Protein: The consumption of high-quality protein is essential for growth, strength, and development. Limiting meat and meat products and substituting with an adequate intake of vegetable protein have been shown to decrease the risk of cardiovascular disease, obesity, and blood lipid concentration. (6) Research findings also suggest that plant protein may help reduce body inflammation and promote anti-cancer effects. (6) Legumes and beans are high in protein, iron, folate, potassium, fiber, and zinc improving gut health and offering a nutritious alternative to meat and meat products. (7,8) Additional sources of protein include nuts and seeds when combined with legumes and other vegetables. (8) Plant protein is diverse and cost-effective, leading to the creation of delicious meals when meal prepping.


Finally, Meal Prepping!

After choosing meals and going to the grocery store, it is time to start prepping! Decide on a day (commonly Sunday) that works best where a few hours can be set aside for washing, chopping, and cooking. Prepare food items in advance to assemble later in the week. Allow meals to cool down before placing them into containers for storing in the fridge or freezer. Repeat the process of meal planning and prepping weekly or as needed. Mistakes are going to happen, and it’s important to remind yourself that it is a learning process. You will continue to get better throughout your journey, so enjoy and savor every bit of it! For more tips to help you transition to plant-based eating, check out my Jumpstart Guide or Brand Guide.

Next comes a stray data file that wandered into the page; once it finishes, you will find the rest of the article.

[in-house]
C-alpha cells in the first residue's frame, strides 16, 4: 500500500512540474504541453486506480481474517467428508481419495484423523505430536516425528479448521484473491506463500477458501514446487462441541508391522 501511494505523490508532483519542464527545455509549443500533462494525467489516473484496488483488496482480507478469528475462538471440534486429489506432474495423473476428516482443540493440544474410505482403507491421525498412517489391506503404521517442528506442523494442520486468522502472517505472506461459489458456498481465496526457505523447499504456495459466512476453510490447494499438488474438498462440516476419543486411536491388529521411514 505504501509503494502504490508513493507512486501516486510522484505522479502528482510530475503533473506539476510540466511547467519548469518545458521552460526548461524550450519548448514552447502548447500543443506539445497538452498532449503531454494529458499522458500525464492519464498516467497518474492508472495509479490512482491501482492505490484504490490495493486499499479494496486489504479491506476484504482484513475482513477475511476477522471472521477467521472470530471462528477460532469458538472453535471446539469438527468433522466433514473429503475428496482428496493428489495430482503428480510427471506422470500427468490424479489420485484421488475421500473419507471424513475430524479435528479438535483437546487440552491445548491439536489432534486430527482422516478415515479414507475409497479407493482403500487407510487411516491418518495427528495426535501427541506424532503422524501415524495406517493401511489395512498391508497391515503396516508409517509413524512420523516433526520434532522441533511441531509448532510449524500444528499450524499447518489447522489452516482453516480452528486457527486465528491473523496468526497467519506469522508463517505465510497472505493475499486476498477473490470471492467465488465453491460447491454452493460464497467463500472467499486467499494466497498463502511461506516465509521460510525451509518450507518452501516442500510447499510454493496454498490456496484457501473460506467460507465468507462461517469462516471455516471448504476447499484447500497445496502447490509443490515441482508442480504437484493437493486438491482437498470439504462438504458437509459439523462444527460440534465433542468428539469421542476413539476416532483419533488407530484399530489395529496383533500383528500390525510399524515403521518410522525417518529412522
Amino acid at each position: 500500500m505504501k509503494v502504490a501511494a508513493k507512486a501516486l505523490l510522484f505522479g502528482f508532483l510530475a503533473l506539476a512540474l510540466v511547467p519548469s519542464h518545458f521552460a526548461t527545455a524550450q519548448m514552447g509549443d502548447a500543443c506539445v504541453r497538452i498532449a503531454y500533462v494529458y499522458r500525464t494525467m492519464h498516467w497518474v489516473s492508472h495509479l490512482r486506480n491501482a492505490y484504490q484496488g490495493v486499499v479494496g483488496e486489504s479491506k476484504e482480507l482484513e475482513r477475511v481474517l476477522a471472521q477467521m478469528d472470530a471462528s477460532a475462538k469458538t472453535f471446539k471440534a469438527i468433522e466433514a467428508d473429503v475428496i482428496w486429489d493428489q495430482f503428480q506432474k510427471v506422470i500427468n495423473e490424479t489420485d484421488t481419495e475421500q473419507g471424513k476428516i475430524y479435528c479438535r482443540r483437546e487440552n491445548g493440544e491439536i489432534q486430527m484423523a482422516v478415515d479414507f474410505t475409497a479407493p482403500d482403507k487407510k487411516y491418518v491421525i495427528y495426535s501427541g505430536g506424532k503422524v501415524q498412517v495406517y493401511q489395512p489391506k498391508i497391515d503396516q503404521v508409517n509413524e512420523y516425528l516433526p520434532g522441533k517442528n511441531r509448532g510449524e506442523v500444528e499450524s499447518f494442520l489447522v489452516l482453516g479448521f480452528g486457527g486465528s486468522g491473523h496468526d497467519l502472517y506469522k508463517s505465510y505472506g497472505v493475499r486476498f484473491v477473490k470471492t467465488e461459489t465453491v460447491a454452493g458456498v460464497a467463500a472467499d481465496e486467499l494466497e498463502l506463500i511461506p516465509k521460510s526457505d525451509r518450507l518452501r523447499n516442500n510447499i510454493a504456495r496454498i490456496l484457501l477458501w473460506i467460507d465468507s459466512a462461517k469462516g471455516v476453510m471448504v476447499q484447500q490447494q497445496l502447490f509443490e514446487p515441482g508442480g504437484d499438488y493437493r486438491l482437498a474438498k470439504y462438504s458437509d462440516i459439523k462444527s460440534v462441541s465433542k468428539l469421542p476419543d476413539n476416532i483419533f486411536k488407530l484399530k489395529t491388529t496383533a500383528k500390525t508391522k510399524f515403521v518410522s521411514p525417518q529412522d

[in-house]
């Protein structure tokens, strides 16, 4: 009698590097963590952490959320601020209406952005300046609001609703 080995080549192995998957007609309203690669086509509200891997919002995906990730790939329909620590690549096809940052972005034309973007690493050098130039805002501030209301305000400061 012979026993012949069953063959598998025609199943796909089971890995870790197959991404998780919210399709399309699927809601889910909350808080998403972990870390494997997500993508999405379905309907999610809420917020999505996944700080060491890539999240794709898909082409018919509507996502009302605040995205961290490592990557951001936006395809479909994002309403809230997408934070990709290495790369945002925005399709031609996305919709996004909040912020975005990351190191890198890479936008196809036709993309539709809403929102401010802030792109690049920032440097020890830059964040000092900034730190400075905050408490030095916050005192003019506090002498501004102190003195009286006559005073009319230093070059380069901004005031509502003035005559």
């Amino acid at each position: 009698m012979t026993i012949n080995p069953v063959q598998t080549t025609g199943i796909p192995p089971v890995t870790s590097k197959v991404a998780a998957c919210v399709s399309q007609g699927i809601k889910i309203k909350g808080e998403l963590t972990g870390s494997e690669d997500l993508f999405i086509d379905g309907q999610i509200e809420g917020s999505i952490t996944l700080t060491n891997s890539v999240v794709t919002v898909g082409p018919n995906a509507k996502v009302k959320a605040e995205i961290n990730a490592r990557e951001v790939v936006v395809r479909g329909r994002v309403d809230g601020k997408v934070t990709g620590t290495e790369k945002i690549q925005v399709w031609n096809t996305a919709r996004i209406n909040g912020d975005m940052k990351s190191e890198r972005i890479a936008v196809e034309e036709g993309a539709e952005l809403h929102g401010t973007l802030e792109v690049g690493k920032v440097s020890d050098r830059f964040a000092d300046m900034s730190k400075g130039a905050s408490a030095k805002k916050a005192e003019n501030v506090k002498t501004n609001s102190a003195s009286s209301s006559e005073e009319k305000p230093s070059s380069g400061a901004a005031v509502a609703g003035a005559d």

1. Tuso PJ, Ismail MH, Ha BP, Bartolotto C. Nutritional update for physicians: plant-based diets. Perm J. 2013;17(2):61-66. doi:10.7812/TPP/12-085
  2. Van Duyn Maryann, Pivonka Elizabeth. Overview of the health benefits of fruit and vegetable consumption for the dietetics professional. Journal of the American Dietetic Association. 2000;100(12):1511-1521. doi:10.1016/s0002-8223(00)00420-x
  3. Whole grains. The Nutrition Source. Published November 4, 2019. Accessed August 11, 2021.
  4. Călinoiu LF, Vodnar DC. Whole Grains and Phenolic Acids: A Review on Bioactivity, Functionality, Health Benefits and Bioavailability. Nutrients. 2018;10(11):1615. Published 2018 Nov 1. doi:10.3390/nu10111615
  5. McRae MP. Health Benefits of Dietary Whole Grains: An Umbrella Review of Meta-analyses. J Chiropr Med. 2017;16(1):10-18. doi:10.1016/j.jcm.2016.08.008
  6. Kahleova H, Levin S, Barnard N. Cardio-Metabolic Benefits of Plant-Based Diets. Nutrients. 2017;9(8):848. Published 2017 Aug 9. doi:10.3390/nu9080848
  7. Mullins AP, Arjmandi BH. Health Benefits of Plant-Based Nutrition: Focus on Beans in Cardiometabolic Diseases. Nutrients. 2021;13(2):519. Published 2021 Feb 5. doi:10.3390/nu13020519
  8. Ahnen RT, Jonnalagadda SS, Slavin JL. Role of plant protein in nutrition, wellness, and health. Nutr Rev. 2019;77(11):735-747. doi:10.1093/nutrit/nuz028